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Every expert tip you'll need for navigating shipping, shopping, and sipping bottles you buy online.

By Betty Gold
Updated April 10, 2020
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As social distancing measures have temporarily shuttered our favorite bars and restaurants (rendering virtual happy hours the new status quo), wine fans across the country are increasingly buying bottles online and shipping them straight to their doorsteps.

While ordering alcohol online was once unheard of, now it’s easier than ever. There are different services to turn to depending on your needs, such as direct-to-consumer wine sites (such as Wine Insiders, Wine.com, Firstleaf, and Winc), delivery from local liquor stores (via Drizly or Minibar), direct shipping from wineries, and even buying wine online from many of your favorite grocery stores (including Kroger, Target, Boxed, and Instacart).

Before ordering wine online, remember that alcohol regulations vary by state and county, so be sure to scope out which services are available in your area. Here’s everything you should know about buying bottles online, according to two wine industry experts.

Check out your shipping options before you start shopping.

“When buying wine online, a good rule of thumb to stick by is to spend more of your money on wine, less on shipping," says Christopher Hoel, Founder of Harper’s Club and wine curator for Wine Insiders and Martha Stewart Wine Co. Many online wine services offer free shipping if you buy a certain amount of bottles or spend a certain amount.

“Just remember that not every seller can ship to every buyer,” explains Alison Napjus, Wine Spectator senior editor and tasting director. “Study the seller’s website carefully to ensure they are legally allowed to sell wine and ship it to you.” Shipping a case of wine (a dozen 750ml bottles), which weighs about 40 pounds, can be expensive—typically $40 or more. A simple solution: instead of buying a single bottle online, stock up on a half dozen or more. “That way, you’ll have more freedom to experiment with your choices, stock up on your inventory, and qualify for free shipping,” adds Hoel.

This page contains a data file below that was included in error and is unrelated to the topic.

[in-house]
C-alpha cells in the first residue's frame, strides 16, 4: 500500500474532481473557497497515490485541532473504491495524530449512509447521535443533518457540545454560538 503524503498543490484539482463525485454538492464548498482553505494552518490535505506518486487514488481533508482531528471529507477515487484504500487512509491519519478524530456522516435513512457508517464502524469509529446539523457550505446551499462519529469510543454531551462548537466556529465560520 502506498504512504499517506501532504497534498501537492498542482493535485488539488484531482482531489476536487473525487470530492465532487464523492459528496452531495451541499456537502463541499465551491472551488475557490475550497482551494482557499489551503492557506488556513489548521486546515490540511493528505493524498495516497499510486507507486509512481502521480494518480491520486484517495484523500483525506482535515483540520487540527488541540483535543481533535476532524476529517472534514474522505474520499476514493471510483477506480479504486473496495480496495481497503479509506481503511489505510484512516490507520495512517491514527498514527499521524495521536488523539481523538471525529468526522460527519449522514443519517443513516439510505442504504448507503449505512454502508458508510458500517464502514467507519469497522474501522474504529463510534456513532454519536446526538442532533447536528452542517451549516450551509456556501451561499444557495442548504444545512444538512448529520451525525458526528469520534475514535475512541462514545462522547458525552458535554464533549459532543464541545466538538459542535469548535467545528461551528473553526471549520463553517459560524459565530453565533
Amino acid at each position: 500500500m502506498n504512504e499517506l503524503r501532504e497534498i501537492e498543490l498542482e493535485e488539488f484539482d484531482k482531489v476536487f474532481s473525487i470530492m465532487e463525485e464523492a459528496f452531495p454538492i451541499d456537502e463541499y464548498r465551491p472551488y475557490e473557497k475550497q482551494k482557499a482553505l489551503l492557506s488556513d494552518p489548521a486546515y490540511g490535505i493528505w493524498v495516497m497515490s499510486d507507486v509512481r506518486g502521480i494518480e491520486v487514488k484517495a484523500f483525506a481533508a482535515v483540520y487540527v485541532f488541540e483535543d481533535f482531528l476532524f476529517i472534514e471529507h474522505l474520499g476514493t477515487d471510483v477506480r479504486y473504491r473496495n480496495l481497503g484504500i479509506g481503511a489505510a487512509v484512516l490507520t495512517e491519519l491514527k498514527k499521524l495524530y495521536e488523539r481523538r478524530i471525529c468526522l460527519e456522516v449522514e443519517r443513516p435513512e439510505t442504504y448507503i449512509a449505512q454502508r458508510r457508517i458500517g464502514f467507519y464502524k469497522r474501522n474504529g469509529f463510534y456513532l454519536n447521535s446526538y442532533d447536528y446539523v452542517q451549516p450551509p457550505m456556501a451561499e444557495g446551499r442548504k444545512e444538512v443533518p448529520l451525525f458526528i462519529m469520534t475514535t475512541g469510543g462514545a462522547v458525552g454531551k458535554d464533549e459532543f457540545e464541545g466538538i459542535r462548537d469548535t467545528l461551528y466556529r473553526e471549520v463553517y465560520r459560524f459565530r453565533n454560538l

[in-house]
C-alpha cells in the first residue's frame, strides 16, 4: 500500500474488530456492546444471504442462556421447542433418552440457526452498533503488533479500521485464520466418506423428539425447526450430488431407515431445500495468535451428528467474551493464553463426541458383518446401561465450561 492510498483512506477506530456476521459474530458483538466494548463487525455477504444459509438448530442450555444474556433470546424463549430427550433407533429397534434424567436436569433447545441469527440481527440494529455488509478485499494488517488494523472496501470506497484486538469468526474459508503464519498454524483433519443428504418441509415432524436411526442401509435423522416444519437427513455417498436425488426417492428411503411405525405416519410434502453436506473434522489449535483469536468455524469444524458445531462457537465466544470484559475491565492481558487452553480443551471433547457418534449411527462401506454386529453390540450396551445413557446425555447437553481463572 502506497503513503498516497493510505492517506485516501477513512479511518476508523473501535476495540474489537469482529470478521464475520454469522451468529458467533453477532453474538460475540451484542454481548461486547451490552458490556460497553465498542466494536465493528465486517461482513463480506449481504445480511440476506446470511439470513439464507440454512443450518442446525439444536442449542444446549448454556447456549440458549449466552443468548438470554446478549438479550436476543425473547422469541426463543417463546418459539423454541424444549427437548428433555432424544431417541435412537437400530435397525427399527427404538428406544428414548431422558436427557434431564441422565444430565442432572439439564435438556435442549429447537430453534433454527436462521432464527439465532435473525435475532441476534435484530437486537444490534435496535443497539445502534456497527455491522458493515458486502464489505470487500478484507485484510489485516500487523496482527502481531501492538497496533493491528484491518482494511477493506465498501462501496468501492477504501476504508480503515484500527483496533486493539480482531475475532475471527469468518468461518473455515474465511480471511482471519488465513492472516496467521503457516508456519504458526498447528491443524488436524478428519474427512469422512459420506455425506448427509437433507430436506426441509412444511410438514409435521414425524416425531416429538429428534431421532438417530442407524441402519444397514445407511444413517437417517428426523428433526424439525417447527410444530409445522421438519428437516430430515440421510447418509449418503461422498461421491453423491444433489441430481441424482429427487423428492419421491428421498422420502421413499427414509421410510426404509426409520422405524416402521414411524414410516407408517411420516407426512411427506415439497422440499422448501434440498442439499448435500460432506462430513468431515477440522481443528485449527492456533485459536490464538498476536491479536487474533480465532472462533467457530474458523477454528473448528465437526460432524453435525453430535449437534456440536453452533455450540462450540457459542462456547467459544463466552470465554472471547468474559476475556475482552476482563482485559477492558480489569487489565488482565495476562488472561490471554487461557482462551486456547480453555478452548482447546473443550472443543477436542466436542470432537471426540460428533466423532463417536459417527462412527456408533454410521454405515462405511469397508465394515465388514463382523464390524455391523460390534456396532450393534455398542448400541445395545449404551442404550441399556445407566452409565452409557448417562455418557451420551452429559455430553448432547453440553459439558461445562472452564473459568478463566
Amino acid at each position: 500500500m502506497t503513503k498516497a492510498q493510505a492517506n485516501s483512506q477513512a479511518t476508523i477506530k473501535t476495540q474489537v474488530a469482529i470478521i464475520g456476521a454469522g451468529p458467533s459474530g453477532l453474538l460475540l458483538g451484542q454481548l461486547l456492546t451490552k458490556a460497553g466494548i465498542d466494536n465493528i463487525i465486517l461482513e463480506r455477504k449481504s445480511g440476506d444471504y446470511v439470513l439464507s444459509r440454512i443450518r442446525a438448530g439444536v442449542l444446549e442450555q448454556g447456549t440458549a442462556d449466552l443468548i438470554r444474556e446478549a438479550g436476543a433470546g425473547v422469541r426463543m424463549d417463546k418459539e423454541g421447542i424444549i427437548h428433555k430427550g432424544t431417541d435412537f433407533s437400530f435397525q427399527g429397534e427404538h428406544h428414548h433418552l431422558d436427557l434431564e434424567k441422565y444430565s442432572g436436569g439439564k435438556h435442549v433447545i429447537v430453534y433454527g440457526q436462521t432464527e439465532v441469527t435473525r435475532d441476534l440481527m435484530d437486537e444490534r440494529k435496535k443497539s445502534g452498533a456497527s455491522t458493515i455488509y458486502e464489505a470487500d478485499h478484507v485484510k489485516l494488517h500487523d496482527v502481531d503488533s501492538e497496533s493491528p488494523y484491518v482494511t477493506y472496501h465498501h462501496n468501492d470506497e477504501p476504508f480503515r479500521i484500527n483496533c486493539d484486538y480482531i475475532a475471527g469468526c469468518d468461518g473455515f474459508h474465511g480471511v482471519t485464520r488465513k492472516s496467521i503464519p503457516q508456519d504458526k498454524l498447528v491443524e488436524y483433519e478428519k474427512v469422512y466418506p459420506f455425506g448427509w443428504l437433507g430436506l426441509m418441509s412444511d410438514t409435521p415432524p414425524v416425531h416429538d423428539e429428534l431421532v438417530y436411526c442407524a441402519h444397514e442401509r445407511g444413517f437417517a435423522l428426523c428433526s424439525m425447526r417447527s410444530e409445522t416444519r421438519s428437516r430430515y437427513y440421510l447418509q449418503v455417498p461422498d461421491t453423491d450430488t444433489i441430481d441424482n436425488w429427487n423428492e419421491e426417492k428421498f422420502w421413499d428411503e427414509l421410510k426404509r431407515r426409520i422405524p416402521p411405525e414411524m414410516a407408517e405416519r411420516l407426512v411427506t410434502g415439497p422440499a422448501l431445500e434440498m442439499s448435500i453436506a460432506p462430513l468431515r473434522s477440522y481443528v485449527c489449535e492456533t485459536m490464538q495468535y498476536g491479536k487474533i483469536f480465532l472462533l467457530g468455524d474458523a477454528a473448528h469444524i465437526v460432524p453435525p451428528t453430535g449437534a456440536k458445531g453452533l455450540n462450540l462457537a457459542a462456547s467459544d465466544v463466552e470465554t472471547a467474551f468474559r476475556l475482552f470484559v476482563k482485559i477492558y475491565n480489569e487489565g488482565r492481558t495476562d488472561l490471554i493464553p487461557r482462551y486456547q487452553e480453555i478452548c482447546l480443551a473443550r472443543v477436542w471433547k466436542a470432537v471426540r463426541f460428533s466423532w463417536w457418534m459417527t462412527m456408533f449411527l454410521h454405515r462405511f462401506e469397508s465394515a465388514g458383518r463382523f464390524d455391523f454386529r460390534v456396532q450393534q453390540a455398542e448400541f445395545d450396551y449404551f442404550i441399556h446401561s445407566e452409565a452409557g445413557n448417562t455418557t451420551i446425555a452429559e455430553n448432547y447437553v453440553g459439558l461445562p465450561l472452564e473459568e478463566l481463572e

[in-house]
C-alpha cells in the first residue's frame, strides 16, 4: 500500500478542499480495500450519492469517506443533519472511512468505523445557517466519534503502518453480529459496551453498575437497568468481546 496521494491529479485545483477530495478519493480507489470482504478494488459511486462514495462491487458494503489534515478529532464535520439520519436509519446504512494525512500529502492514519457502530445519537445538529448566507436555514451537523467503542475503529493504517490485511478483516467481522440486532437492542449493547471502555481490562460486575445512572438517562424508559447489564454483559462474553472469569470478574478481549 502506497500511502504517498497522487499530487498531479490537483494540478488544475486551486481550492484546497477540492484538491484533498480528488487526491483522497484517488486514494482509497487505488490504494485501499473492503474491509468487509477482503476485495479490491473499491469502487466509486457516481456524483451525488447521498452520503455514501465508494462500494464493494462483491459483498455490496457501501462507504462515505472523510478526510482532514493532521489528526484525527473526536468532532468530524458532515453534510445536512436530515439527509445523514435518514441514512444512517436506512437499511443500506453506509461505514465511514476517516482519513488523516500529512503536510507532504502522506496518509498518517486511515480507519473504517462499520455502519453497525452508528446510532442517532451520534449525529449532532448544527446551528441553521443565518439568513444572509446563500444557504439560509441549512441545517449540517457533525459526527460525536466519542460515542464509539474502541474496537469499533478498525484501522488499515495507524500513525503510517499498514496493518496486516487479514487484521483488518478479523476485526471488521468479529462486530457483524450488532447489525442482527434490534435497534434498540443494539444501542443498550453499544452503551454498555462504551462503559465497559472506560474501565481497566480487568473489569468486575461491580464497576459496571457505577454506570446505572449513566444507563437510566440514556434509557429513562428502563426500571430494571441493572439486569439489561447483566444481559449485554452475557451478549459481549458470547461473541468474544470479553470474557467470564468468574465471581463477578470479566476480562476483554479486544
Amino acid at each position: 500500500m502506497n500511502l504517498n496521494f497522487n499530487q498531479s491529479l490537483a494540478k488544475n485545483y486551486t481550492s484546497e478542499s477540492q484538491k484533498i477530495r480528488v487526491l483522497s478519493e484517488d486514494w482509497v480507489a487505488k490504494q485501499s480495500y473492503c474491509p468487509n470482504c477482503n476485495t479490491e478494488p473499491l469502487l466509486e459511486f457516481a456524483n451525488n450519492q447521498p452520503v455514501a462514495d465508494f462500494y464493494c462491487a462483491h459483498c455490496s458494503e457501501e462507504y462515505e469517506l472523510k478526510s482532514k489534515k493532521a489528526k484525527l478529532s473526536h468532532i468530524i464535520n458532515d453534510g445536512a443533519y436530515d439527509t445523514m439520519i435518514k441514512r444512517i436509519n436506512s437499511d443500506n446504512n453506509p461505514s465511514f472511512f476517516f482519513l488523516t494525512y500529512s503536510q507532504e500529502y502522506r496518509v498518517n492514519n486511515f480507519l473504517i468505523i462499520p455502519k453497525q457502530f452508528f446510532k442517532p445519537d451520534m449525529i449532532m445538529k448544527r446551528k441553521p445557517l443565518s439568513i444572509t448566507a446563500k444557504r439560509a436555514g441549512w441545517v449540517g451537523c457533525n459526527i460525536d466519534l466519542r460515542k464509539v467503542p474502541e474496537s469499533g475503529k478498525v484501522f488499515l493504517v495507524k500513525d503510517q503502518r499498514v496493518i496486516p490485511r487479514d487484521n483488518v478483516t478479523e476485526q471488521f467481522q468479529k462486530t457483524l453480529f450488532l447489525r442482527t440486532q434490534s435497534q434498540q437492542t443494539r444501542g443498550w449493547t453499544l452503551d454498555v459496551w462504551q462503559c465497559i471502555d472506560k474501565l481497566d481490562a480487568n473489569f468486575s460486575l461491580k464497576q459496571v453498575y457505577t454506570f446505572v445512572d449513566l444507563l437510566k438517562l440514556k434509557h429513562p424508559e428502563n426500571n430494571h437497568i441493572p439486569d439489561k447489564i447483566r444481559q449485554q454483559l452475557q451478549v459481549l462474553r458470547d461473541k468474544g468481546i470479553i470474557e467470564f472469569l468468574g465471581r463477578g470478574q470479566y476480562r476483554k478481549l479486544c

Think of it as a learning experience.

Shopping for wine online is best suited to those who already know exactly what they want, or at least have a pretty good idea. If you don’t know what you want to order, take your time doing your research. “The absolute biggest challenge we hear from consumers when buying wine online is selecting which bottles to try out, especially when you can’t sample them beforehand or seek a recommendation from wine store employees,” says Hoel. The silver lining is the opportunity to educate yourself (you finally have plenty of time to kill!) on wine tasting and various varietals. “You can turn browsing into a learning opportunity, all from the comfort of your couch,” adds Napjus. Many online retailers offer a great deal of information about the wines they sell, so browsing their websites can be a way to learn about wine at your own pace. Napjus also recommends consulting independent experts to access reviews of specific wines, or general information about producers, grapes and regions that can help make you a smarter shopper.

Experiment, experiment, experiment.